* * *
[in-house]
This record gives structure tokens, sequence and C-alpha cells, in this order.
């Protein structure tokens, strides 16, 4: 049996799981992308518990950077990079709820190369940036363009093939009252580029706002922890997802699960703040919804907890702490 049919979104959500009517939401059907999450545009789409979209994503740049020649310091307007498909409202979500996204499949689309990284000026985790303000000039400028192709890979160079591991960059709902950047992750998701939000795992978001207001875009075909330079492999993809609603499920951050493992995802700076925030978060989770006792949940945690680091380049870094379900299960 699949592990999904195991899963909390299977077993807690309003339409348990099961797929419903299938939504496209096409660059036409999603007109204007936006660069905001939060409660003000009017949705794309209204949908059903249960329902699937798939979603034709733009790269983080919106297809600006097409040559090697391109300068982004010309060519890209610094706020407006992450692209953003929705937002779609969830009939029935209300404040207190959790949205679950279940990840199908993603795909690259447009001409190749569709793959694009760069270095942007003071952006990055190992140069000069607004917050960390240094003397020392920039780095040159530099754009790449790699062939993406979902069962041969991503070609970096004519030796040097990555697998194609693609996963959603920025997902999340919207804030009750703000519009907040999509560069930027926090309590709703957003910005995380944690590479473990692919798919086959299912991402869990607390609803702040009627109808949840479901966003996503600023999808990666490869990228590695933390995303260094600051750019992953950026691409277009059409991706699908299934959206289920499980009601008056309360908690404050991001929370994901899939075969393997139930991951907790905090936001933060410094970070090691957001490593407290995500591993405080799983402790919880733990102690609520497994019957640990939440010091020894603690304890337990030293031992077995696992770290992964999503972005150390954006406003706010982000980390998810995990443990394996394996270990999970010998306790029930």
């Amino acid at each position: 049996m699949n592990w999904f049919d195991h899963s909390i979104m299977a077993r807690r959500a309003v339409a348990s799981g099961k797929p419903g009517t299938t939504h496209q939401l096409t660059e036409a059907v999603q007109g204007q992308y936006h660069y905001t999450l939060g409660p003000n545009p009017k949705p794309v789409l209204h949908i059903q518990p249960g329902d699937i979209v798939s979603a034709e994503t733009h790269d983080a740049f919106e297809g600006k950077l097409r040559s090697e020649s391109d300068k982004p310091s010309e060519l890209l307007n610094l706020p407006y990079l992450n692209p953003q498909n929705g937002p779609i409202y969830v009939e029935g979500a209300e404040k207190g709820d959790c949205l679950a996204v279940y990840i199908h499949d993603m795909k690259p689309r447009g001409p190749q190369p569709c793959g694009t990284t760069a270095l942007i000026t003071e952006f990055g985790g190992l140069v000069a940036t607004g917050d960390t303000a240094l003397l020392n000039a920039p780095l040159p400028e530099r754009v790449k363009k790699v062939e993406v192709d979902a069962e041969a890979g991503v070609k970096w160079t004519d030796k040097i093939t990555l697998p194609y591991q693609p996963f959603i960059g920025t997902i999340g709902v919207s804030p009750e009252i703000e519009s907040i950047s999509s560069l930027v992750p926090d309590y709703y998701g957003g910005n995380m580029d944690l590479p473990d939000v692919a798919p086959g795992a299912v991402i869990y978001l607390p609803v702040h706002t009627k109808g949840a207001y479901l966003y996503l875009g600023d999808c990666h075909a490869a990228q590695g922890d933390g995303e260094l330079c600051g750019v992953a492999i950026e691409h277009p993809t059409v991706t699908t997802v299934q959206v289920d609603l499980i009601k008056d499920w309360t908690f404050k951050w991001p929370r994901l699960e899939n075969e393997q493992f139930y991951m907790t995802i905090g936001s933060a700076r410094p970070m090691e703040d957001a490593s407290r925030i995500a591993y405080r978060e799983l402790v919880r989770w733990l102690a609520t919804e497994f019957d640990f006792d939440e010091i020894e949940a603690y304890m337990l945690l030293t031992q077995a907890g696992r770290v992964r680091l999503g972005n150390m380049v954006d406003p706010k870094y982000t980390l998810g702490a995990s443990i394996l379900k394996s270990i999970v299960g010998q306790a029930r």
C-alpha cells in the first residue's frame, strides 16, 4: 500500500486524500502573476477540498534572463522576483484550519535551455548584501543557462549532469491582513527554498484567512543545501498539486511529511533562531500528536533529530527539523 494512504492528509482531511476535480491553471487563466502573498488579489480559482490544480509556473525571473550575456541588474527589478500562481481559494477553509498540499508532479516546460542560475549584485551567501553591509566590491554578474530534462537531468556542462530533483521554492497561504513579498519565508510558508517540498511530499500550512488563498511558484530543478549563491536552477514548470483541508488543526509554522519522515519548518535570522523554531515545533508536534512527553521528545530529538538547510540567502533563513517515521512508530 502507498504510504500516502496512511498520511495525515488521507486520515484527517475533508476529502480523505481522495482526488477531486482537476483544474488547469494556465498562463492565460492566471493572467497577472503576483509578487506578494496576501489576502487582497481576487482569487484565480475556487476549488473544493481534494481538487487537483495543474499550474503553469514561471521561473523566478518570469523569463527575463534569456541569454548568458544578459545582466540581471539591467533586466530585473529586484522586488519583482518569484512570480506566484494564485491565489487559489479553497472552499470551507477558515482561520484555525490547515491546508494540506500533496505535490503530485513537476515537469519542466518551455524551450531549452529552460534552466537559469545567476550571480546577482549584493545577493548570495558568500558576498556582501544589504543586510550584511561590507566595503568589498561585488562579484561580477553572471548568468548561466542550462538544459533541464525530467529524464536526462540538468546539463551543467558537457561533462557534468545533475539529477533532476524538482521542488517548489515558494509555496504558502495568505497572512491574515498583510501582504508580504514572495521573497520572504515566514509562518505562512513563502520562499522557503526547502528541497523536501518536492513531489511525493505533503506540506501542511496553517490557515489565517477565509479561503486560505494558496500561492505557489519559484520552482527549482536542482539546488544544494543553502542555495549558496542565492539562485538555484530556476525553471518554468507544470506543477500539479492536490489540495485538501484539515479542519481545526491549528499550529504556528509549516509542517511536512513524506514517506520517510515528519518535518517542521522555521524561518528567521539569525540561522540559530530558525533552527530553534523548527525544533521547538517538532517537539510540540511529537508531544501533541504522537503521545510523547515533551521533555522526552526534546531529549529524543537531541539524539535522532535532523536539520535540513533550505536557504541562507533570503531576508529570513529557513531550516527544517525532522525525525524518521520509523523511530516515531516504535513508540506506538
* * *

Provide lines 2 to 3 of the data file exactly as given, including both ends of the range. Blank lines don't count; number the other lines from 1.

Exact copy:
This record gives structure tokens, sequence and C-alpha cells, in this order.
């Protein structure tokens, strides 16, 4: 049996799981992308518990950077990079709820190369940036363009093939009252580029706002922890997802699960703040919804907890702490 049919979104959500009517939401059907999450545009789409979209994503740049020649310091307007498909409202979500996204499949689309990284000026985790303000000039400028192709890979160079591991960059709902950047992750998701939000795992978001207001875009075909330079492999993809609603499920951050493992995802700076925030978060989770006792949940945690680091380049870094379900299960 699949592990999904195991899963909390299977077993807690309003339409348990099961797929419903299938939504496209096409660059036409999603007109204007936006660069905001939060409660003000009017949705794309209204949908059903249960329902699937798939979603034709733009790269983080919106297809600006097409040559090697391109300068982004010309060519890209610094706020407006992450692209953003929705937002779609969830009939029935209300404040207190959790949205679950279940990840199908993603795909690259447009001409190749569709793959694009760069270095942007003071952006990055190992140069000069607004917050960390240094003397020392920039780095040159530099754009790449790699062939993406979902069962041969991503070609970096004519030796040097990555697998194609693609996963959603920025997902999340919207804030009750703000519009907040999509560069930027926090309590709703957003910005995380944690590479473990692919798919086959299912991402869990607390609803702040009627109808949840479901966003996503600023999808990666490869990228590695933390995303260094600051750019992953950026691409277009059409991706699908299934959206289920499980009601008056309360908690404050991001929370994901899939075969393997139930991951907790905090936001933060410094970070090691957001490593407290995500591993405080799983402790919880733990102690609520497994019957640990939440010091020894603690304890337990030293031992077995696992770290992964999503972005150390954006406003706010982000980390998810995990443990394996394996270990999970010998306790029930």